By Arré Bench Nov. 30, 2020
As thousands of farmers from Punjab and Haryana marched to the national capital as part of the “Chalo Dilli” march against the unpopular farming laws, dhabas, charity organisations, and gurdwaras in the region opened their doors and kitchens to both the protestors and the security forces currently embroiled in the agitation. It all began with a video clip from the famous Amrik Sukhdev Dhaba in Haryana’s Murthal, where dozens of farmers were served langar.
Against the backdrop of the massive farmers’ protest currently taking place on the outskirts of Delhi, the simple act of feeding hungry farmers becomes a gesture of kindness and humanity. As thousands of farmers from Punjab and Haryana marched to the national capital as part of the “Chalo Dilli” march against the central government’s unpopular farming laws, dhabas, charity organisations, and gurudwaras in the region opened their doors and their kitchens to both the protestors and the security forces currently embroiled in the agitation. Videos and photographs of the large-scale langars being organised in Haryana and Delhi are being shared across the internet as examples of how even in times of strife, compassion persists.
The Amrik Sukhdev dhaba has come out to support farmers with food as part of a three-day langar service.https://t.co/Z3ia0wXkBV
— CNN News18 (@CNNnews18) November 30, 2020
It all began with a video clip from the famous Amrik Sukhdev Dhaba in Haryana’s Murthal, also known as Murthal Dhaba to locals. The video showed dozens of farmers seated at the dhaba, enjoying the free food served up in the spirit of sewa that the Sikh community upholds. Speaking to Indian Express, a spokesperson for the dhaba said that they were only focused on feeding as many people as they could without keeping count. “When doing sewa we don’t count the number of plates being served as it’s unnecessary. It’s about serving God through feeding people and ultimately about humanity,” he said.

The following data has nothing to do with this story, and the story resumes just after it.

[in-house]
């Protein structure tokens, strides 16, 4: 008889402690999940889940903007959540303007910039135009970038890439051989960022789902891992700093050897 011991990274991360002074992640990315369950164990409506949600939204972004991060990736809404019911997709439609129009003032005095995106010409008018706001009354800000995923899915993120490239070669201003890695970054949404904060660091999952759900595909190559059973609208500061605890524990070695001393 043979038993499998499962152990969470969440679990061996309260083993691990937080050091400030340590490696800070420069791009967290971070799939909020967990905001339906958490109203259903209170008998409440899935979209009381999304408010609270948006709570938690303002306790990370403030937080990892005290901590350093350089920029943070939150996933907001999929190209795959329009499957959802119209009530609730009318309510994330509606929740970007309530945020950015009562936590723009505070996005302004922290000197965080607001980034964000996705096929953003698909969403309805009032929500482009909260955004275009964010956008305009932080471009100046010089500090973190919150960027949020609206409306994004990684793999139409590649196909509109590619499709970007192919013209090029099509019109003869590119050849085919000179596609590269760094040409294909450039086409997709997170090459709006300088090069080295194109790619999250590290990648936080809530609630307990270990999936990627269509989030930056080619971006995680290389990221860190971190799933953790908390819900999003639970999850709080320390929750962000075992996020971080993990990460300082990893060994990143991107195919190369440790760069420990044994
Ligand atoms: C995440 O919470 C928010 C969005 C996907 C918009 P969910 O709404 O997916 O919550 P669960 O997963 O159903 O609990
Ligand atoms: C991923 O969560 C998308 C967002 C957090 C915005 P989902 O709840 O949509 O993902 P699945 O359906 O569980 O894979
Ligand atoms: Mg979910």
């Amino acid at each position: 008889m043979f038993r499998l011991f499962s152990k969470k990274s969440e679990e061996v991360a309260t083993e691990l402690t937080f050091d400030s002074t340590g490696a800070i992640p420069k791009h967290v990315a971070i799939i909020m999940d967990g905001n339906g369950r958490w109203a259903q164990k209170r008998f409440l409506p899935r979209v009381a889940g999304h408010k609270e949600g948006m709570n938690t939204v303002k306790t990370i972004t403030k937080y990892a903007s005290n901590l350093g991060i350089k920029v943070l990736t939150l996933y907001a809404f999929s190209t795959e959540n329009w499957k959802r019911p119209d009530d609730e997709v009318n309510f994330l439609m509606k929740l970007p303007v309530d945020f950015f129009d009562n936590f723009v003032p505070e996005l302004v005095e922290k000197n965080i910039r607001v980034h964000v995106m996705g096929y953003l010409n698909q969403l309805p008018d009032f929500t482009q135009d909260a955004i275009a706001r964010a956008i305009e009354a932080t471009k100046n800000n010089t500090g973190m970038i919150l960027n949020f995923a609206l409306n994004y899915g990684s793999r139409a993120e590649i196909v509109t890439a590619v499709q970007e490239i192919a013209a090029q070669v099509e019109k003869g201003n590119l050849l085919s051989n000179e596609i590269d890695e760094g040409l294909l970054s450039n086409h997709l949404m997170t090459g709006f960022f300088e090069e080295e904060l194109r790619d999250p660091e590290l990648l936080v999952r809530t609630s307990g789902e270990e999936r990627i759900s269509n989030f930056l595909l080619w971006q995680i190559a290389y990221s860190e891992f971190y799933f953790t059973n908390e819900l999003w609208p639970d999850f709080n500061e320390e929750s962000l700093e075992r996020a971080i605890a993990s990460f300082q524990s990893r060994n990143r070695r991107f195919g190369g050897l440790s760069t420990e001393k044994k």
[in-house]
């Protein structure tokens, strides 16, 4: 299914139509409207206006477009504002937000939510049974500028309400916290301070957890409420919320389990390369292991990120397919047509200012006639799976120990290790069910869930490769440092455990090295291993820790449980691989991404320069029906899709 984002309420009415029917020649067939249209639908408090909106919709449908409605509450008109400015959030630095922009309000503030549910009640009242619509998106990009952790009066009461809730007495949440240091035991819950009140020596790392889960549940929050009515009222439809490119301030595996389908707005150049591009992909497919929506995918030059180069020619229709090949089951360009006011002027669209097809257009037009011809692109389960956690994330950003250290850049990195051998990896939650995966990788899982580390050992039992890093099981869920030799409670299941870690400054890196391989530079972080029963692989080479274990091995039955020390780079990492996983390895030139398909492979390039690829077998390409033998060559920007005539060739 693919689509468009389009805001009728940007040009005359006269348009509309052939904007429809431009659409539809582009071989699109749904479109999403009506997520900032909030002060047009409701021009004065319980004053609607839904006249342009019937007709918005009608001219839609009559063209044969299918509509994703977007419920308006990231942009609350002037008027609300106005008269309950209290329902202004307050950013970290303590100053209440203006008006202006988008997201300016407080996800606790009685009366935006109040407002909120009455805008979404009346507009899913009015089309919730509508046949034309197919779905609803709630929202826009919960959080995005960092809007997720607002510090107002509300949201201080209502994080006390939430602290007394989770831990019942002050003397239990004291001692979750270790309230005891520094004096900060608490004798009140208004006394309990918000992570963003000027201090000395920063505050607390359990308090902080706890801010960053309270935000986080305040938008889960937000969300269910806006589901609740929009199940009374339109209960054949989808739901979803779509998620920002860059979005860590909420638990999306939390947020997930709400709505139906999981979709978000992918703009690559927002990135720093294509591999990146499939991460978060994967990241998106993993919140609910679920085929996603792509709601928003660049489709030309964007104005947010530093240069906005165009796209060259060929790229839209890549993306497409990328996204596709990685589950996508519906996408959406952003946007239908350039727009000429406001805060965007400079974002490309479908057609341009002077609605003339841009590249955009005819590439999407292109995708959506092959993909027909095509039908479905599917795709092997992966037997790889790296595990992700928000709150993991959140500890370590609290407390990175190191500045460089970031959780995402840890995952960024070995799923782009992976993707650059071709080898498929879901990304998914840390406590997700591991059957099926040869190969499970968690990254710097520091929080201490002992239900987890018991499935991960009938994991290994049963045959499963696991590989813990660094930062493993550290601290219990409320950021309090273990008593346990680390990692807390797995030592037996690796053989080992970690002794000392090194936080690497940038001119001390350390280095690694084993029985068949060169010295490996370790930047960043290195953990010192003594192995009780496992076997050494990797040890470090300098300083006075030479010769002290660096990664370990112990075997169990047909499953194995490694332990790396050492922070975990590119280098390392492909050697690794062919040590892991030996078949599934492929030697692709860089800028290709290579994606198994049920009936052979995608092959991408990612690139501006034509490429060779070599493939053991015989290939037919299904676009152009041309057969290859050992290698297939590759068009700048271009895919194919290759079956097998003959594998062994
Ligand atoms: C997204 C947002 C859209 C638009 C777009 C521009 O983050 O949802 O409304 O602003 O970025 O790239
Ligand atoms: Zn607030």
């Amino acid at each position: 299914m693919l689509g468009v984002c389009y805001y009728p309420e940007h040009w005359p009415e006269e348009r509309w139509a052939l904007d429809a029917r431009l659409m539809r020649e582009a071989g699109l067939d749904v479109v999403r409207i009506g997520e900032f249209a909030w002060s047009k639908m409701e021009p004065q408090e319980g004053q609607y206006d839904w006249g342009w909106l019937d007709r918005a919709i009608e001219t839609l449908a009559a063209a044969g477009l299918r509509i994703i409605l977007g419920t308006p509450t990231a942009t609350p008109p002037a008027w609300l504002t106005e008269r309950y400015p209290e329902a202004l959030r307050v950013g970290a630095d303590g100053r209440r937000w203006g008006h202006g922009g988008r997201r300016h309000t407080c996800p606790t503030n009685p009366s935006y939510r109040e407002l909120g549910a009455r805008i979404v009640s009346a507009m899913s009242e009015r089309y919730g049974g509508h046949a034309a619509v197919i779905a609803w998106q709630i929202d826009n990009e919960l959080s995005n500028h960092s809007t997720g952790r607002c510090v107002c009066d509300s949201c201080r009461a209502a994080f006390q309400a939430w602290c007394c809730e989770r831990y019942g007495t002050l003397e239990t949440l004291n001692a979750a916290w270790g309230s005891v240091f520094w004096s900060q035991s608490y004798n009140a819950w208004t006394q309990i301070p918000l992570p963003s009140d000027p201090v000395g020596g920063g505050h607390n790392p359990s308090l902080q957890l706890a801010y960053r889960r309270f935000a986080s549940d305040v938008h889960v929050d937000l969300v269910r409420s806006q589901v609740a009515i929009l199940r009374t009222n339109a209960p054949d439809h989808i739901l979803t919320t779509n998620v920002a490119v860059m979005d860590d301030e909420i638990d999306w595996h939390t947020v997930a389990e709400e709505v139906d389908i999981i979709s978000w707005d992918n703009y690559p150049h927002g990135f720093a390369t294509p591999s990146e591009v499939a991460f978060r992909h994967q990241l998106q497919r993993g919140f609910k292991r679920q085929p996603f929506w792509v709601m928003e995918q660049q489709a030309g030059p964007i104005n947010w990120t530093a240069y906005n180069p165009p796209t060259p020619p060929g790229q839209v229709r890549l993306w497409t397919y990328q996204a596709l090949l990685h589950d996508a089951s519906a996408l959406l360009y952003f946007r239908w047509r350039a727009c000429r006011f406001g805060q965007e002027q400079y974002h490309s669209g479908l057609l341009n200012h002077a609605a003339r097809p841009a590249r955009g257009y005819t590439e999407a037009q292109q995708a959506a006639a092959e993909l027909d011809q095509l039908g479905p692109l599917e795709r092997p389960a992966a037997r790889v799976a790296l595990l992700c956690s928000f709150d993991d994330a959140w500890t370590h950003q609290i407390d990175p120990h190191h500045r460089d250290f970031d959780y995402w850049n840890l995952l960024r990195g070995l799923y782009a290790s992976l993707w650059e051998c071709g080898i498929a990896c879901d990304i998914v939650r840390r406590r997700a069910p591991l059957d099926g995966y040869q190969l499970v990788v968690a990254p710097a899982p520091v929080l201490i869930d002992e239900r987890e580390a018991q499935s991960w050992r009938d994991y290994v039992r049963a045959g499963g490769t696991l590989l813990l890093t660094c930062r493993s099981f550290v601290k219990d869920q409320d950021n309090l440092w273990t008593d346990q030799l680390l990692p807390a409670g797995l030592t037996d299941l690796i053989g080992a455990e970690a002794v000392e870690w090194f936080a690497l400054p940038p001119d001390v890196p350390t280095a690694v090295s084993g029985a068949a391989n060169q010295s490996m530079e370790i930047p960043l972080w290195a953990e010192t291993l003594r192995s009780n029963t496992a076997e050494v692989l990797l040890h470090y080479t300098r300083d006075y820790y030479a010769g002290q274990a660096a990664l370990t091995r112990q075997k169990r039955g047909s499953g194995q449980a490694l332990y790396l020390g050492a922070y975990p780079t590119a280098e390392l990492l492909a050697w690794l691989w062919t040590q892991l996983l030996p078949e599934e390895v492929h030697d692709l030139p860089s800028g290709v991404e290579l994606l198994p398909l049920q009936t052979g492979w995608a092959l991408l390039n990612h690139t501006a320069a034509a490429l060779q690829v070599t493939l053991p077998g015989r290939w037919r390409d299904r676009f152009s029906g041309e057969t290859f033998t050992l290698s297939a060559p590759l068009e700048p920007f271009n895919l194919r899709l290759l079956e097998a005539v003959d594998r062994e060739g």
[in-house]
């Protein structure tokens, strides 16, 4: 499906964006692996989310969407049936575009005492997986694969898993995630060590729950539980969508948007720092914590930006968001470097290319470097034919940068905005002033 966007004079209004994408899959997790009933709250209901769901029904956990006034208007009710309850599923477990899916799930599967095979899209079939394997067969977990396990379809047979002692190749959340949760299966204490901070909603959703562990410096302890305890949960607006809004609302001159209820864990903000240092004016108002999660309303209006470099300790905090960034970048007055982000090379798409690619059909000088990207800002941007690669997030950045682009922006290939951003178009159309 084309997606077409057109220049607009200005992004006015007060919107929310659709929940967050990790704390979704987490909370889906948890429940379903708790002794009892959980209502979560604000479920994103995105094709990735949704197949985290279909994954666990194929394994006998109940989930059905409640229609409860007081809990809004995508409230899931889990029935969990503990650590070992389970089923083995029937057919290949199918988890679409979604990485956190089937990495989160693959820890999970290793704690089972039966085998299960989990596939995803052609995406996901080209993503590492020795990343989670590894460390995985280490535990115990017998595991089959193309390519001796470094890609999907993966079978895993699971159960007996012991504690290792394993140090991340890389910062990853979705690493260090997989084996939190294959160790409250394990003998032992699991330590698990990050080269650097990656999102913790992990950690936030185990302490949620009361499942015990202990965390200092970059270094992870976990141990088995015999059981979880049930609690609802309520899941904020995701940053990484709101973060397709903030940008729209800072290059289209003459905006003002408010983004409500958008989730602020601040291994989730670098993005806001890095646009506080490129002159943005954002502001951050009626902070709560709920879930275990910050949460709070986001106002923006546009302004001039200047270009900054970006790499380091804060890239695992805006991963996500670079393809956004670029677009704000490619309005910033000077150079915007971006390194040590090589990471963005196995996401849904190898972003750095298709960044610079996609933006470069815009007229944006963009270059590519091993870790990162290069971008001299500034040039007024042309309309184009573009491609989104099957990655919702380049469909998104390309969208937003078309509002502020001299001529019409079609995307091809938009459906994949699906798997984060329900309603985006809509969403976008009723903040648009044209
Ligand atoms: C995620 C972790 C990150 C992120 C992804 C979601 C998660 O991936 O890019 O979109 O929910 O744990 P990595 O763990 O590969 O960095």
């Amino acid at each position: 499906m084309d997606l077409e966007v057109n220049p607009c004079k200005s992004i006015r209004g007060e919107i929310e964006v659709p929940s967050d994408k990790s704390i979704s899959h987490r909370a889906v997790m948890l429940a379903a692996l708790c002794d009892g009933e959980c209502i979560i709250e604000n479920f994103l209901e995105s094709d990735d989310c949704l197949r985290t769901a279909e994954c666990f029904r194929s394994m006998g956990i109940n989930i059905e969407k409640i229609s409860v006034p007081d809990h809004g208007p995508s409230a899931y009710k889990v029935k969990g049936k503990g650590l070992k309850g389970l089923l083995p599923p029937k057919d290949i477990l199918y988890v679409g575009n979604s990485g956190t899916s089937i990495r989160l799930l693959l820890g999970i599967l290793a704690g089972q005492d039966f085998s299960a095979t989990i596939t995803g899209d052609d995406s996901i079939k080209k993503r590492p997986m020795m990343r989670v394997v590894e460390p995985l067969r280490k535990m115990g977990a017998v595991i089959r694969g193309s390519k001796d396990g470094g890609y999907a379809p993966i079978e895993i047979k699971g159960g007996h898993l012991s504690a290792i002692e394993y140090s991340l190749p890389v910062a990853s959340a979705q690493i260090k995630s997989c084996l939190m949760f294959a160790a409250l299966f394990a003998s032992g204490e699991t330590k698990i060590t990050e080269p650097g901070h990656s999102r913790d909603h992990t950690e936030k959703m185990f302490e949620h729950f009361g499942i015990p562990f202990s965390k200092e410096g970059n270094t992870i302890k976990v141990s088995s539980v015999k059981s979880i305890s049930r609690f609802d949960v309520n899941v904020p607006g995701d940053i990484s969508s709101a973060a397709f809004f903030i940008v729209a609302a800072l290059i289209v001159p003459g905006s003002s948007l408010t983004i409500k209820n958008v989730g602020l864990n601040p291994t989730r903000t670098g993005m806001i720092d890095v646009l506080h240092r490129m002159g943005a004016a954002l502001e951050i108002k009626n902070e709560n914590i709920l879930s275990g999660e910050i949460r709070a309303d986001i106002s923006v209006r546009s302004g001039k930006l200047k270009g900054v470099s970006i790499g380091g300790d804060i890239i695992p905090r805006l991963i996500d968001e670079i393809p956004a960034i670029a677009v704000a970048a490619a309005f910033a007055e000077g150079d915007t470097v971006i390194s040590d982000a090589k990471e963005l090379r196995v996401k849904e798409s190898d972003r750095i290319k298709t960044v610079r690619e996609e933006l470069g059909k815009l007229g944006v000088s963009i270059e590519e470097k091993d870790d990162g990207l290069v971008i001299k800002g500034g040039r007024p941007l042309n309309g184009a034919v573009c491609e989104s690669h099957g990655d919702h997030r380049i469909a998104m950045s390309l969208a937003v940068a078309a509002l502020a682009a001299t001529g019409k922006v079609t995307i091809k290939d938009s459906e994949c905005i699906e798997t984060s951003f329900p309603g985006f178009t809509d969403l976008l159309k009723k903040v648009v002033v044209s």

This is MY INDIA!
Dhaba Amrik Sukhdev in Delhi Haryana border Murthal serves free food to farmers. pic.twitter.com/X8kHzHJ3Y3
— Youth Congress (@IYC) November 27, 2020
As well as the Amrik Sukhdev Dhaba, international volunteer organisation Khalsa Aid has also been involved in setting up langar stalls along the highways the farmers are marching on. Volunteers from Khalsa Aid have been serving fresh meals to both the policemen and farmers who are currently spending their days camped outdoors in the dipping winter temperatures.
— Khalsa Aid (@Khalsa_Aid) November 29, 2020
In Delhi, the Majnu ka Tila gurdwara is one of the many places of worship in the city that has opened its doors to the farmers. The gurdwara’s authorities have declared they will continue to provide langar for the farmers for as long as they are camped in the city and their demands are met.
Majnu Ka Tila Gurudwara is among several other Sikh shrines in Delhi cooking meals for protesting farmers. https://t.co/hvqKsHRBTs
— Aditya Menon (@AdityaMenon22) November 29, 2020
Talks between the farmers’ representatives and the central government are expected to be held on December 3.